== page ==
Breaking Racism’s Curse

Posted by

In the ’70s Richard Harris made history by becoming the
youngest Ku Klux Klan Grand Dragon state leader in history. Now a
pastor, professor and author, Harris decries his former life and
confronts the issue of racism head-on. 

Harris says his change of heart happened at age 20, after
four years in the Klan. His superiors assigned him to a chaplain
position and required him to study the Bible.

“As I read the Bible, I found too many
places that the Klan had twisted the Scriptures,” he says. 

That’s when Harris left the KKK, gave his
life to Christ and became active in civil rights organizations. Today
he speaks at colleges and churches about his past and how to reverse
what he calls the curse of racism. “This is the one thing that the Klan
got right from the Scriptures-they actually called racism a generational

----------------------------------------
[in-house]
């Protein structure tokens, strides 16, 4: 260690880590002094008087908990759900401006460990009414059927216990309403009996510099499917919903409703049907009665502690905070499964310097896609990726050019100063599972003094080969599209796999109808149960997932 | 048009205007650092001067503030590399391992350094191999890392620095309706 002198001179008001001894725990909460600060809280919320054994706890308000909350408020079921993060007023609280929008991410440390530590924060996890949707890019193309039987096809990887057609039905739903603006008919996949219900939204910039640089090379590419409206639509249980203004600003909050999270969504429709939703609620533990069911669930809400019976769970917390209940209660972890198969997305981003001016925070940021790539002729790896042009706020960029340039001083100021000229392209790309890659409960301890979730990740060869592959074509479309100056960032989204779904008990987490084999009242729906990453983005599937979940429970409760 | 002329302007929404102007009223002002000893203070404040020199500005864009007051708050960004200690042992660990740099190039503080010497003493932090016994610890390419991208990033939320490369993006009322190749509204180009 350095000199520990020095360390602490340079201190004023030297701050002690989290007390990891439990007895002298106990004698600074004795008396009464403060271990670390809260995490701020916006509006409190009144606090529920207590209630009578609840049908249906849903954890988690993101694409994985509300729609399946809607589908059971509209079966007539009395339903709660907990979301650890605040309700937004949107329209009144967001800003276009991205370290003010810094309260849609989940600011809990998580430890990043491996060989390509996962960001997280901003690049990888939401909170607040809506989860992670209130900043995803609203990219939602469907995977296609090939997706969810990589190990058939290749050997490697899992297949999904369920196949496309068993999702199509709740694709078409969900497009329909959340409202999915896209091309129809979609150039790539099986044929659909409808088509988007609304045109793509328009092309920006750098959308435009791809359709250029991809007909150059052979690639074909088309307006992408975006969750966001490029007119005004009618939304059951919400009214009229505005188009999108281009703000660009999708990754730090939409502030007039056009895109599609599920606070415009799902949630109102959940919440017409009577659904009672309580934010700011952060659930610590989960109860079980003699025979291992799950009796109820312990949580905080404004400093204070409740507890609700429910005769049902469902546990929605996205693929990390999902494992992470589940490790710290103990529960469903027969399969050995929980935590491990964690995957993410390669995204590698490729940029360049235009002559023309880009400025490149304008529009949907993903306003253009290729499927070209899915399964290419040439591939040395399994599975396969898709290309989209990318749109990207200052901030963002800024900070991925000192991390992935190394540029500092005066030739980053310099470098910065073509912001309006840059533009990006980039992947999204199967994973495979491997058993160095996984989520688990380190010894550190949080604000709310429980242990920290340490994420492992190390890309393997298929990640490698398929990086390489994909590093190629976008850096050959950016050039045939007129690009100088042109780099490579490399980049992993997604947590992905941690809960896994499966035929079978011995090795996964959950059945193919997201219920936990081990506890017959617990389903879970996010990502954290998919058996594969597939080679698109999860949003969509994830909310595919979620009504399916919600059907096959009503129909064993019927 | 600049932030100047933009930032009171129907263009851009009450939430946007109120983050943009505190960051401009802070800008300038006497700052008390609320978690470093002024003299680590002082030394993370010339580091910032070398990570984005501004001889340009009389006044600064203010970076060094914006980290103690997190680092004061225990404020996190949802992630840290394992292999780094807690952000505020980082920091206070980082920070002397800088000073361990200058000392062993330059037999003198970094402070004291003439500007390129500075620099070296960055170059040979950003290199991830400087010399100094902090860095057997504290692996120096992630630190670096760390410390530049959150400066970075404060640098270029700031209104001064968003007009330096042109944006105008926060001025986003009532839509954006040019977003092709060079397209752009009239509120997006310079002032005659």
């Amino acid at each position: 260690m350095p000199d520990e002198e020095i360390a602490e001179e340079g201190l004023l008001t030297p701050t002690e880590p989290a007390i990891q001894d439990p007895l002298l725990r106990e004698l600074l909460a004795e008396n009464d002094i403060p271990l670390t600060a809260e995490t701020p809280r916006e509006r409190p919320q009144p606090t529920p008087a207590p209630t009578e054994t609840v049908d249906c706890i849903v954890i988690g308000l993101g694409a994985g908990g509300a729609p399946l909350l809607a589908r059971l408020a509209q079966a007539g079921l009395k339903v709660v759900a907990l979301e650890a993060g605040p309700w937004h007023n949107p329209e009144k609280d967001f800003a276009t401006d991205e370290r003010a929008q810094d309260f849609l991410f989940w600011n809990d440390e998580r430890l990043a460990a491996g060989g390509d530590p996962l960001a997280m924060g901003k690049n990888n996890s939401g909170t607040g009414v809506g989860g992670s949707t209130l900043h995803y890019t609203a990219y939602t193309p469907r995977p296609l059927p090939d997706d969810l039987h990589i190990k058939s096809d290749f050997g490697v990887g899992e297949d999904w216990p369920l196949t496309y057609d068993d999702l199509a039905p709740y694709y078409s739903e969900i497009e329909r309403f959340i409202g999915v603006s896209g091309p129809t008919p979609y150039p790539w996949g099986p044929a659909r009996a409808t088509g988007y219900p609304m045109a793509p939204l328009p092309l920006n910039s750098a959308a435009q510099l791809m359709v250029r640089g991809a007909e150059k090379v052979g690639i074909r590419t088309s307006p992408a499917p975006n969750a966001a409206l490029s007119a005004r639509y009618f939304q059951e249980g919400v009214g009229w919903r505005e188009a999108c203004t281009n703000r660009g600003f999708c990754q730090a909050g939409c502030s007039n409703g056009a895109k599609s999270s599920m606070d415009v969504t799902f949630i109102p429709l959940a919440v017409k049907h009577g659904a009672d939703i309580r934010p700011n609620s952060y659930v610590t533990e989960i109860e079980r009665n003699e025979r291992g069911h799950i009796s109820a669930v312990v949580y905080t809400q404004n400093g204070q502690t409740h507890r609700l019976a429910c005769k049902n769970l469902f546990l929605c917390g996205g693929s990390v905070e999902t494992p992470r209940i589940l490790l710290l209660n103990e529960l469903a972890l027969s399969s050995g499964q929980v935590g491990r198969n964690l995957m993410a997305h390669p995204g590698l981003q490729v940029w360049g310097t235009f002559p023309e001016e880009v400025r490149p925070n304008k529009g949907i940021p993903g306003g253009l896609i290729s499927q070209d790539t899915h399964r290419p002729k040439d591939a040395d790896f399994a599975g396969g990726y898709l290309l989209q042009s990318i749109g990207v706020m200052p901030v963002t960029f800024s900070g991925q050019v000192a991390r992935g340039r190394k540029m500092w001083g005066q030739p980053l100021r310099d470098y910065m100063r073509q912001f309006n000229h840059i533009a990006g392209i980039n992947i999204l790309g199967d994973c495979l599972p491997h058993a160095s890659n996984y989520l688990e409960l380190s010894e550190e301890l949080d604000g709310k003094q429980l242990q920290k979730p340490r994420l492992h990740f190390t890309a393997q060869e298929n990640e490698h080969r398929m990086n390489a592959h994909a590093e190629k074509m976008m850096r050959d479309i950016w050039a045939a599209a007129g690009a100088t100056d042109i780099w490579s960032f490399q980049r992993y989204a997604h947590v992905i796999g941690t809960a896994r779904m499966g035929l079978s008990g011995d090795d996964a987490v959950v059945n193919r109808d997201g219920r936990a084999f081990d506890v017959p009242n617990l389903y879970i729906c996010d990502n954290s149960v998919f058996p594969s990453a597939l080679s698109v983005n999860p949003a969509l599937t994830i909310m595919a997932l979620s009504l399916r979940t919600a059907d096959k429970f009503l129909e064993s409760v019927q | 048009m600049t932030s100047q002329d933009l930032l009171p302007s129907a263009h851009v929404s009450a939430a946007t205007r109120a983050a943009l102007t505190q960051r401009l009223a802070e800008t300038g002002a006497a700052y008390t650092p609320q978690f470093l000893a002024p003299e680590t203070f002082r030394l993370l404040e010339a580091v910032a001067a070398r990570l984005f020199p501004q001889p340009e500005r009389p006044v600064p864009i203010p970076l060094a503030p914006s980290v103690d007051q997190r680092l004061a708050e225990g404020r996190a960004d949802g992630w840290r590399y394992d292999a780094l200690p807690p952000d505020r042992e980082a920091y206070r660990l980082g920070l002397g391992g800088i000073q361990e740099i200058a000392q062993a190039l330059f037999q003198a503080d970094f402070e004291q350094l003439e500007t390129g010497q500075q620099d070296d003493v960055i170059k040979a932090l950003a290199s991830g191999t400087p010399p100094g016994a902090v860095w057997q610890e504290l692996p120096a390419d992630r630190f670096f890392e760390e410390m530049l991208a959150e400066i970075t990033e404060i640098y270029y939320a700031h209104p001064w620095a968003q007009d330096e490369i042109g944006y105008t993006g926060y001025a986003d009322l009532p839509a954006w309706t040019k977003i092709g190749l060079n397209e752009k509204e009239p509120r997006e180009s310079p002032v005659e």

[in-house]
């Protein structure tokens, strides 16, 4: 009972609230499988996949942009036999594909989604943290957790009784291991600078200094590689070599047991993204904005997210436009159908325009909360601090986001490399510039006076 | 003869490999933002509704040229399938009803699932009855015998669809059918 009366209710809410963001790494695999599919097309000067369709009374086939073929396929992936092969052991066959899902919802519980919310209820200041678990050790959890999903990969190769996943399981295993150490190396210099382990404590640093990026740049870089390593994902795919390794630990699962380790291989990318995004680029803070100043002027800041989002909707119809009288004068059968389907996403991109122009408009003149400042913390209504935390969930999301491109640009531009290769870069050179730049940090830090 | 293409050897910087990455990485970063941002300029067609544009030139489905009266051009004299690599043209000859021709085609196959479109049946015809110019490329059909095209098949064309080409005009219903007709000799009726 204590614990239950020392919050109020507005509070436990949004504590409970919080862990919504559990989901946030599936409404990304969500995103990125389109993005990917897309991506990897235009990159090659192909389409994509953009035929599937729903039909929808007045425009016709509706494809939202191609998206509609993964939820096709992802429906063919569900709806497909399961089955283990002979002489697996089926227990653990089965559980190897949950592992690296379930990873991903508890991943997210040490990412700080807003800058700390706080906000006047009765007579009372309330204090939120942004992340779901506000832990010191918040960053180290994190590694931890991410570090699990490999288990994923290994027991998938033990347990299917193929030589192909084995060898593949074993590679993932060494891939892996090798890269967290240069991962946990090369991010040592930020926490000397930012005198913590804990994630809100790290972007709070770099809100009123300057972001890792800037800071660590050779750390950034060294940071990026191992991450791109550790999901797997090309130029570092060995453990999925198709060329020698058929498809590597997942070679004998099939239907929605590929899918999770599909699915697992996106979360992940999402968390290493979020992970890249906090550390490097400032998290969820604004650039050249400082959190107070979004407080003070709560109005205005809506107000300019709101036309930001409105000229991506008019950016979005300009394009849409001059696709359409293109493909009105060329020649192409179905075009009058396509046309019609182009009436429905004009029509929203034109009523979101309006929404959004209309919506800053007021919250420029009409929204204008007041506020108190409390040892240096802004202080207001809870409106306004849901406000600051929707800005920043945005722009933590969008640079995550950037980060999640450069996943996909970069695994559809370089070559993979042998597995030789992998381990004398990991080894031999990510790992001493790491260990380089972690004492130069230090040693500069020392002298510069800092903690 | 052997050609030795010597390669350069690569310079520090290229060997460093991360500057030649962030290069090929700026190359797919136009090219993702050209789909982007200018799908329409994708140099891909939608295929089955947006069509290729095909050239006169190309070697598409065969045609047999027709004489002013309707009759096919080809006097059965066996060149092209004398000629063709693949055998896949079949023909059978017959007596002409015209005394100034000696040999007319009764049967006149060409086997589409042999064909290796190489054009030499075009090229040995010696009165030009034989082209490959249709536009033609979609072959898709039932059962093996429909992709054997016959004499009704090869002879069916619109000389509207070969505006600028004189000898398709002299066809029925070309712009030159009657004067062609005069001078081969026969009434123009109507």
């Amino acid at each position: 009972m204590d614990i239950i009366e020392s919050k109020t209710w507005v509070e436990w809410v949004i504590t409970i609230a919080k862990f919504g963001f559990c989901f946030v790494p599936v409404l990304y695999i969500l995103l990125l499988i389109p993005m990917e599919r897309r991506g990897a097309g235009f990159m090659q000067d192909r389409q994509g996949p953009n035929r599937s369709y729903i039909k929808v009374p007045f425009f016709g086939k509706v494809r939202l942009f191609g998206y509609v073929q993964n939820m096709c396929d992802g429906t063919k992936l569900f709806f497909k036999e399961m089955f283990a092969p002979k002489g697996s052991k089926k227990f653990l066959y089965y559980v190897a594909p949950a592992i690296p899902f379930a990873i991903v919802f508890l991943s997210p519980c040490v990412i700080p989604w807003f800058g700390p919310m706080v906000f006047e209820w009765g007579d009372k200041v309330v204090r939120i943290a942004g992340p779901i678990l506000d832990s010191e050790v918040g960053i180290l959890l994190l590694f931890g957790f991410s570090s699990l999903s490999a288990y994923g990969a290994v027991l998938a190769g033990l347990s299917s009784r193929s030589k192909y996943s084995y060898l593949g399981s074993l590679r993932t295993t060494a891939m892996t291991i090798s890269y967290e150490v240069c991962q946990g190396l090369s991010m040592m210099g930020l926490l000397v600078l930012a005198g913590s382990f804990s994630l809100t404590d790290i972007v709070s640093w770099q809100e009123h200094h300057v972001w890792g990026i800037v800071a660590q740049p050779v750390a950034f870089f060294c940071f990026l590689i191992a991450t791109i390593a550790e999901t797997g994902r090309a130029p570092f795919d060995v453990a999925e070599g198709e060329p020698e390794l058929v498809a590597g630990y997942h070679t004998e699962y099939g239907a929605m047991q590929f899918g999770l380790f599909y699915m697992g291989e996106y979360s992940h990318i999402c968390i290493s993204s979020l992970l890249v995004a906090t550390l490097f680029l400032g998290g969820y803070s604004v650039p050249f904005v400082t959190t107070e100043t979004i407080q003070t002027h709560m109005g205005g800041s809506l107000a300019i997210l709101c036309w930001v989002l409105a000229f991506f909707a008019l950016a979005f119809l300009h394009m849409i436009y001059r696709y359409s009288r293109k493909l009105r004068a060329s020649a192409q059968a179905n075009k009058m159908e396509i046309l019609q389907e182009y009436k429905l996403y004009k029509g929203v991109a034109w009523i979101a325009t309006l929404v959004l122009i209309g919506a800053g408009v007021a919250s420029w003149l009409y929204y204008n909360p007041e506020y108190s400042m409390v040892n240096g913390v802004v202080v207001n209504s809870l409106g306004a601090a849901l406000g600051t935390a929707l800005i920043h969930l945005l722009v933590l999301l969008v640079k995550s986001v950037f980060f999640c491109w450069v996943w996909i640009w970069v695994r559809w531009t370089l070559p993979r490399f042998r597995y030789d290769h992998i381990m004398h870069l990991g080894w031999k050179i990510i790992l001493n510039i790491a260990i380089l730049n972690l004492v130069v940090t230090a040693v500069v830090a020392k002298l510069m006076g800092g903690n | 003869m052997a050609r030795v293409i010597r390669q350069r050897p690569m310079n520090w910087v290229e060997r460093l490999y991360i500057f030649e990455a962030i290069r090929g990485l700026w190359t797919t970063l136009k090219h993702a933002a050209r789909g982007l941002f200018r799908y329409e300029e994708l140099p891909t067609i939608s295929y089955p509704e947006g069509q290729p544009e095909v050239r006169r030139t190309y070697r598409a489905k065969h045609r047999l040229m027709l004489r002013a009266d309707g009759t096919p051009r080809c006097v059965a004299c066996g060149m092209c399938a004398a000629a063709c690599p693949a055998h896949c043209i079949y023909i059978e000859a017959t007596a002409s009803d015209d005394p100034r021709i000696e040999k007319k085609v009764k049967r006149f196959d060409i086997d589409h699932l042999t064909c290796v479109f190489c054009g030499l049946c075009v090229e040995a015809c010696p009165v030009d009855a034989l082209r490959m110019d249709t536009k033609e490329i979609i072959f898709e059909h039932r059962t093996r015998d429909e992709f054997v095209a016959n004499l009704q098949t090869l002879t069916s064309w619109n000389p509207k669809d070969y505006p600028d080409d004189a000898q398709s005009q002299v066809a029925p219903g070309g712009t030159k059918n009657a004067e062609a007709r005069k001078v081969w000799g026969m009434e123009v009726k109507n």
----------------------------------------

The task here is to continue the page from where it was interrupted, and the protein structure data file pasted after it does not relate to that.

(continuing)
In his book, One
Nation Under Curse
, Harris says racism is still present, even in
the church. “The church pats itself on the back for small strides, but
this is not a post-racial society,” he says, adding that racial accord
is not a group assignment but an individual one. 

“Each person must purposefully and
intentionally reach out to people of other cultures to develop
friendships where they are not casual acquaintances but close enough to
visit each other’s homes.

+ posts

Leave a Reply

We Value Your Privacy

By using this website, you agree to our use of cookies. This use includes personalization of content and ads, and traffic analytics. We use cookies to enhance your browsing experience, serve personalized ads or content, and analyze our traffic. By visiting this site, you consent to our use of cookies.

Read our Cookie Policy and Privacy Policy.

Copy link